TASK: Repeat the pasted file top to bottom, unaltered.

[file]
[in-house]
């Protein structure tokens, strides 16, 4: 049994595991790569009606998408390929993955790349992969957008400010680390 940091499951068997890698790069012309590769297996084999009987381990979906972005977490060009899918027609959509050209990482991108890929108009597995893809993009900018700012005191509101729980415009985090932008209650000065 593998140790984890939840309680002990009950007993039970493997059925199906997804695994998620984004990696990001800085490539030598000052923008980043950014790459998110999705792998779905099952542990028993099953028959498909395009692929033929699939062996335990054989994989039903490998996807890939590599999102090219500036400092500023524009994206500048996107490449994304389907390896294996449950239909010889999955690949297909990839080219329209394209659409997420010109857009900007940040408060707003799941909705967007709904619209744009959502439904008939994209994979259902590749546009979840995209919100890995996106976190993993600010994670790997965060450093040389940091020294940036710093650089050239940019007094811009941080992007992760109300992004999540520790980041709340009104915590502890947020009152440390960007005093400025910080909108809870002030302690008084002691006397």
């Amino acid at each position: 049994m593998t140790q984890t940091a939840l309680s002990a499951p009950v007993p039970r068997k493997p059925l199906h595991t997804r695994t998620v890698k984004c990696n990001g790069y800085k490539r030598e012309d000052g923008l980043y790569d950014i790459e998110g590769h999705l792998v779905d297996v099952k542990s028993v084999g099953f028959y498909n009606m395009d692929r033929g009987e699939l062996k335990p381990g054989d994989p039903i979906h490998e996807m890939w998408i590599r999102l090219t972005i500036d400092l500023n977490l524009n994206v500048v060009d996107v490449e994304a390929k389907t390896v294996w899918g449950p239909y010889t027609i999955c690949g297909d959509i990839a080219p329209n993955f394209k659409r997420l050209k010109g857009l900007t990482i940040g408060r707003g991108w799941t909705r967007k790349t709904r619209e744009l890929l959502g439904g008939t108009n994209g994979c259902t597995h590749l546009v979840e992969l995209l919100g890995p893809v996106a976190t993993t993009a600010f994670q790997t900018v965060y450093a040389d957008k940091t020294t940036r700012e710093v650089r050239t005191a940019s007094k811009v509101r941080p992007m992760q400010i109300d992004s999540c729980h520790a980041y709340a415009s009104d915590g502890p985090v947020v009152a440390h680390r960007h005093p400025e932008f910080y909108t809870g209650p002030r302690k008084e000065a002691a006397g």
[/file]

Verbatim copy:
[in-house]
């Protein structure tokens, strides 16, 4: 049994595991790569009606998408390929993955790349992969957008400010680390 940091499951068997890698790069012309590769297996084999009987381990979906972005977490060009899918027609959509050209990482991108890929108009597995893809993009900018700012005191509101729980415009985090932008209650000065 593998140790984890939840309680002990009950007993039970493997059925199906997804695994998620984004990696990001800085490539030598000052923008980043950014790459998110999705792998779905099952542990028993099953028959498909395009692929033929699939062996335990054989994989039903490998996807890939590599999102090219500036400092500023524009994206500048996107490449994304389907390896294996449950239909010889999955690949297909990839080219329209394209659409997420010109857009900007940040408060707003799941909705967007709904619209744009959502439904008939994209994979259902590749546009979840995209919100890995996106976190993993600010994670790997965060450093040389940091020294940036710093650089050239940019007094811009941080992007992760109300992004999540520790980041709340009104915590502890947020009152440390960007005093400025910080909108809870002030302690008084002691006397």
């Amino acid at each position: 049994m593998t140790q984890t940091a939840l309680s002990a499951p009950v007993p039970r068997k493997p059925l199906h595991t997804r695994t998620v890698k984004c990696n990001g790069y800085k490539r030598e012309d000052g923008l980043y790569d950014i790459e998110g590769h999705l792998v779905d297996v099952k542990s028993v084999g099953f028959y498909n009606m395009d692929r033929g009987e699939l062996k335990p381990g054989d994989p039903i979906h490998e996807m890939w998408i590599r999102l090219t972005i500036d400092l500023n977490l524009n994206v500048v060009d996107v490449e994304a390929k389907t390896v294996w899918g449950p239909y010889t027609i999955c690949g297909d959509i990839a080219p329209n993955f394209k659409r997420l050209k010109g857009l900007t990482i940040g408060r707003g991108w799941t909705r967007k790349t709904r619209e744009l890929l959502g439904g008939t108009n994209g994979c259902t597995h590749l546009v979840e992969l995209l919100g890995p893809v996106a976190t993993t993009a600010f994670q790997t900018v965060y450093a040389d957008k940091t020294t940036r700012e710093v650089r050239t005191a940019s007094k811009v509101r941080p992007m992760q400010i109300d992004s999540c729980h520790a980041y709340a415009s009104d915590g502890p985090v947020v009152a440390h680390r960007h005093p400025e932008f910080y909108t809870g209650p002030r302690k008084e000065a002691a006397g």